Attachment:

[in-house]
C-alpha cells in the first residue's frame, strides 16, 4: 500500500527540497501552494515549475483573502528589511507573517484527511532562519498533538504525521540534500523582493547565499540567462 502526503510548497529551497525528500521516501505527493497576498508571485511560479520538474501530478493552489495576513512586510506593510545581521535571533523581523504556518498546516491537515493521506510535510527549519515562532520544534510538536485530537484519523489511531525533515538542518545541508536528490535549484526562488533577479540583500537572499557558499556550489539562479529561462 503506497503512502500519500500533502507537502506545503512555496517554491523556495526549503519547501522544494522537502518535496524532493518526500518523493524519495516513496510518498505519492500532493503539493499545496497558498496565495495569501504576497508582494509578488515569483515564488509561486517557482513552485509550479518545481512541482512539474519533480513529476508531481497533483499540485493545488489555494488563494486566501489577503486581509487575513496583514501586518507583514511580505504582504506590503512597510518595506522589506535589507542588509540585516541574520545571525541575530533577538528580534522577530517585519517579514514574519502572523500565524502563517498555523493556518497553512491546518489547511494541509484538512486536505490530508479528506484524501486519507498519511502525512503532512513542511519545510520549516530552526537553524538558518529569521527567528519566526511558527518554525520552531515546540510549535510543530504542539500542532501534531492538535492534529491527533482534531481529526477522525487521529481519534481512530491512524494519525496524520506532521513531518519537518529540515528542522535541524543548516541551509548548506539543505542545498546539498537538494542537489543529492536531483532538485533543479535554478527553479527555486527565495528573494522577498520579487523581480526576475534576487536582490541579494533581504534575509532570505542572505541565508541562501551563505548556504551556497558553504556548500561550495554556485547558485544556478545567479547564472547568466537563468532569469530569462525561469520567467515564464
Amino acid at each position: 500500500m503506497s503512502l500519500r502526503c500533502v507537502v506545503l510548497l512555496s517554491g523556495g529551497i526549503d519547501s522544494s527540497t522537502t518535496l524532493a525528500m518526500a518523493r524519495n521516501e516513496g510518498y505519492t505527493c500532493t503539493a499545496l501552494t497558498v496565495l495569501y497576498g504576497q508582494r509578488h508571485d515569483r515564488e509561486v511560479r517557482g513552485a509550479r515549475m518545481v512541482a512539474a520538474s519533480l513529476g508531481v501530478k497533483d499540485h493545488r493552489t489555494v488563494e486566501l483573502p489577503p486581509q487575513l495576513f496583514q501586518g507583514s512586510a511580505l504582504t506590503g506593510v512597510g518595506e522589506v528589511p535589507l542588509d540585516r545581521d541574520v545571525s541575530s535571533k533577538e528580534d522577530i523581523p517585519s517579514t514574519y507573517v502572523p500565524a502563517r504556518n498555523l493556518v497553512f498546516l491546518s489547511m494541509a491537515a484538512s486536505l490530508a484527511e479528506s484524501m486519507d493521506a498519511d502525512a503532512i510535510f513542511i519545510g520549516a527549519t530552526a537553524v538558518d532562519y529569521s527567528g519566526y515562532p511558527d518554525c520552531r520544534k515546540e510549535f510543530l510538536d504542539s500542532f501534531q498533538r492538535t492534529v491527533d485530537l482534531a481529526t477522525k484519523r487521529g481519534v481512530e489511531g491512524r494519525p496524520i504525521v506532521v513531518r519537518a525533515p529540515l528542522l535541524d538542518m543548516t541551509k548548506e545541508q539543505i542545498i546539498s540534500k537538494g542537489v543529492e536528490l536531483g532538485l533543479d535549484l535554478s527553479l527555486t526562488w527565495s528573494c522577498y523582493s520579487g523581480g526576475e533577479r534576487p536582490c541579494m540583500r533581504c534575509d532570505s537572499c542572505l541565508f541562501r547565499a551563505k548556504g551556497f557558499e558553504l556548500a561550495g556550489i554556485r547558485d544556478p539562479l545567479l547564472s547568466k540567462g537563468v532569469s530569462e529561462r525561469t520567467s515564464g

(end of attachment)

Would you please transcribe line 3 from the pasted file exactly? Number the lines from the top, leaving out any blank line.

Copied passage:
Amino acid at each position: 500500500m503506497s503512502l500519500r502526503c500533502v507537502v506545503l510548497l512555496s517554491g523556495g529551497i526549503d519547501s522544494s527540497t522537502t518535496l524532493a525528500m518526500a518523493r524519495n521516501e516513496g510518498y505519492t505527493c500532493t503539493a499545496l501552494t497558498v496565495l495569501y497576498g504576497q508582494r509578488h508571485d515569483r515564488e509561486v511560479r517557482g513552485a509550479r515549475m518545481v512541482a512539474a520538474s519533480l513529476g508531481v501530478k497533483d499540485h493545488r493552489t489555494v488563494e486566501l483573502p489577503p486581509q487575513l495576513f496583514q501586518g507583514s512586510a511580505l504582504t506590503g506593510v512597510g518595506e522589506v528589511p535589507l542588509d540585516r545581521d541574520v545571525s541575530s535571533k533577538e528580534d522577530i523581523p517585519s517579514t514574519y507573517v502572523p500565524a502563517r504556518n498555523l493556518v497553512f498546516l491546518s489547511m494541509a491537515a484538512s486536505l490530508a484527511e479528506s484524501m486519507d493521506a498519511d502525512a503532512i510535510f513542511i519545510g520549516a527549519t530552526a537553524v538558518d532562519y529569521s527567528g519566526y515562532p511558527d518554525c520552531r520544534k515546540e510549535f510543530l510538536d504542539s500542532f501534531q498533538r492538535t492534529v491527533d485530537l482534531a481529526t477522525k484519523r487521529g481519534v481512530e489511531g491512524r494519525p496524520i504525521v506532521v513531518r519537518a525533515p529540515l528542522l535541524d538542518m543548516t541551509k548548506e545541508q539543505i542545498i546539498s540534500k537538494g542537489v543529492e536528490l536531483g532538485l533543479d535549484l535554478s527553479l527555486t526562488w527565495s528573494c522577498y523582493s520579487g523581480g526576475e533577479r534576487p536582490c541579494m540583500r533581504c534575509d532570505s537572499c542572505l541565508f541562501r547565499a551563505k548556504g551556497f557558499e558553504l556548500a561550495g556550489i554556485r547558485d544556478p539562479l545567479l547564472s547568466k540567462g537563468v532569469s530569462e529561462r525561469t520567467s515564464g